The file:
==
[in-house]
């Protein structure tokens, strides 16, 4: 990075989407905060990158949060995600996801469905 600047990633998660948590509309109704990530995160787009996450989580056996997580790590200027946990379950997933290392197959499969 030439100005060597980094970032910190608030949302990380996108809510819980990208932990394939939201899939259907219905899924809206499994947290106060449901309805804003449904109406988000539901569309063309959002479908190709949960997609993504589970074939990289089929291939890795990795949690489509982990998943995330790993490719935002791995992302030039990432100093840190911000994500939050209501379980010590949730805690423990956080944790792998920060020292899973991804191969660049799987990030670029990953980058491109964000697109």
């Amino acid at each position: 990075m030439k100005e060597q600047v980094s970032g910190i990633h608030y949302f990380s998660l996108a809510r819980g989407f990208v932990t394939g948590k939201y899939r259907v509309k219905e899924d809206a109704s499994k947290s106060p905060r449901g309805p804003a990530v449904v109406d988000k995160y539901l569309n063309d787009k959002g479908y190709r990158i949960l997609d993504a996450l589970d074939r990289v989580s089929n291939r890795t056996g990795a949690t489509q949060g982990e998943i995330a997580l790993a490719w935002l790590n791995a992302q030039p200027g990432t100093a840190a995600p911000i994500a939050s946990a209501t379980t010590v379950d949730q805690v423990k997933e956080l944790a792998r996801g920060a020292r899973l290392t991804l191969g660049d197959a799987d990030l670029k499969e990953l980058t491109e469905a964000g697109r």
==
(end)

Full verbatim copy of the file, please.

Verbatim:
[in-house]
């Protein structure tokens, strides 16, 4: 990075989407905060990158949060995600996801469905 600047990633998660948590509309109704990530995160787009996450989580056996997580790590200027946990379950997933290392197959499969 030439100005060597980094970032910190608030949302990380996108809510819980990208932990394939939201899939259907219905899924809206499994947290106060449901309805804003449904109406988000539901569309063309959002479908190709949960997609993504589970074939990289089929291939890795990795949690489509982990998943995330790993490719935002791995992302030039990432100093840190911000994500939050209501379980010590949730805690423990956080944790792998920060020292899973991804191969660049799987990030670029990953980058491109964000697109």
């Amino acid at each position: 990075m030439k100005e060597q600047v980094s970032g910190i990633h608030y949302f990380s998660l996108a809510r819980g989407f990208v932990t394939g948590k939201y899939r259907v509309k219905e899924d809206a109704s499994k947290s106060p905060r449901g309805p804003a990530v449904v109406d988000k995160y539901l569309n063309d787009k959002g479908y190709r990158i949960l997609d993504a996450l589970d074939r990289v989580s089929n291939r890795t056996g990795a949690t489509q949060g982990e998943i995330a997580l790993a490719w935002l790590n791995a992302q030039p200027g990432t100093a840190a995600p911000i994500a939050s946990a209501t379980t010590v379950d949730q805690v423990k997933e956080l944790a792998r996801g920060a020292r899973l290392t991804l191969g660049d197959a799987d990030l670029k499969e990953l980058t491109e469905a964000g697109r």